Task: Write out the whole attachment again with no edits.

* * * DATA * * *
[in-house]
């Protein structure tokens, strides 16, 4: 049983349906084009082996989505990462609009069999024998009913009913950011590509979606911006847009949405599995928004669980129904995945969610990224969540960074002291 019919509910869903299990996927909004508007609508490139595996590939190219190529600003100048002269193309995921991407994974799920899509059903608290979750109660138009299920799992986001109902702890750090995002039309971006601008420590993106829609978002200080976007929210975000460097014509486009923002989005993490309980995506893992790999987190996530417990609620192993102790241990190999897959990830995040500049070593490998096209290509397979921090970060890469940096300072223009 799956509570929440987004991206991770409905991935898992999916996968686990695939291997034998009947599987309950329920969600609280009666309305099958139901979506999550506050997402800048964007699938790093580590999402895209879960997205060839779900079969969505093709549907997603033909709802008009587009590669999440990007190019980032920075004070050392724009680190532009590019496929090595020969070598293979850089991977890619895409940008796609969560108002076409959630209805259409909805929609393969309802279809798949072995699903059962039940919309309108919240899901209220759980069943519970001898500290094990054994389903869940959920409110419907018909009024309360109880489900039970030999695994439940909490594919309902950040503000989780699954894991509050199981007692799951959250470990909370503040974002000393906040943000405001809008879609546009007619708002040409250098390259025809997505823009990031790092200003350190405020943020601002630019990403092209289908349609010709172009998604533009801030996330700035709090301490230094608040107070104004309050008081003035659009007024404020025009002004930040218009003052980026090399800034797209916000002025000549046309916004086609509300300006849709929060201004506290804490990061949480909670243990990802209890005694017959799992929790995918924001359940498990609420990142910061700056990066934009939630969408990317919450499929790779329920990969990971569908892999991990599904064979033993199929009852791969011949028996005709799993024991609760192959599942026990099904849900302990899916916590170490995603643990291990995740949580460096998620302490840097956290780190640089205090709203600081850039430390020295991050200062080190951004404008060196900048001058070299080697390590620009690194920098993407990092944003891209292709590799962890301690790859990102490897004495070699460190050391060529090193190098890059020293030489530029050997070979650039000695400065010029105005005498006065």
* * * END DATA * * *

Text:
[in-house]
């Protein structure tokens, strides 16, 4: 049983349906084009082996989505990462609009069999024998009913009913950011590509979606911006847009949405599995928004669980129904995945969610990224969540960074002291 019919509910869903299990996927909004508007609508490139595996590939190219190529600003100048002269193309995921991407994974799920899509059903608290979750109660138009299920799992986001109902702890750090995002039309971006601008420590993106829609978002200080976007929210975000460097014509486009923002989005993490309980995506893992790999987190996530417990609620192993102790241990190999897959990830995040500049070593490998096209290509397979921090970060890469940096300072223009 799956509570929440987004991206991770409905991935898992999916996968686990695939291997034998009947599987309950329920969600609280009666309305099958139901979506999550506050997402800048964007699938790093580590999402895209879960997205060839779900079969969505093709549907997603033909709802008009587009590669999440990007190019980032920075004070050392724009680190532009590019496929090595020969070598293979850089991977890619895409940008796609969560108002076409959630209805259409909805929609393969309802279809798949072995699903059962039940919309309108919240899901209220759980069943519970001898500290094990054994389903869940959920409110419907018909009024309360109880489900039970030999695994439940909490594919309902950040503000989780699954894991509050199981007692799951959250470990909370503040974002000393906040943000405001809008879609546009007619708002040409250098390259025809997505823009990031790092200003350190405020943020601002630019990403092209289908349609010709172009998604533009801030996330700035709090301490230094608040107070104004309050008081003035659009007024404020025009002004930040218009003052980026090399800034797209916000002025000549046309916004086609509300300006849709929060201004506290804490990061949480909670243990990802209890005694017959799992929790995918924001359940498990609420990142910061700056990066934009939630969408990317919450499929790779329920990969990971569908892999991990599904064979033993199929009852791969011949028996005709799993024991609760192959599942026990099904849900302990899916916590170490995603643990291990995740949580460096998620302490840097956290780190640089205090709203600081850039430390020295991050200062080190951004404008060196900048001058070299080697390590620009690194920098993407990092944003891209292709590799962890301690790859990102490897004495070699460190050391060529090193190098890059020293030489530029050997070979650039000695400065010029105005005498006065």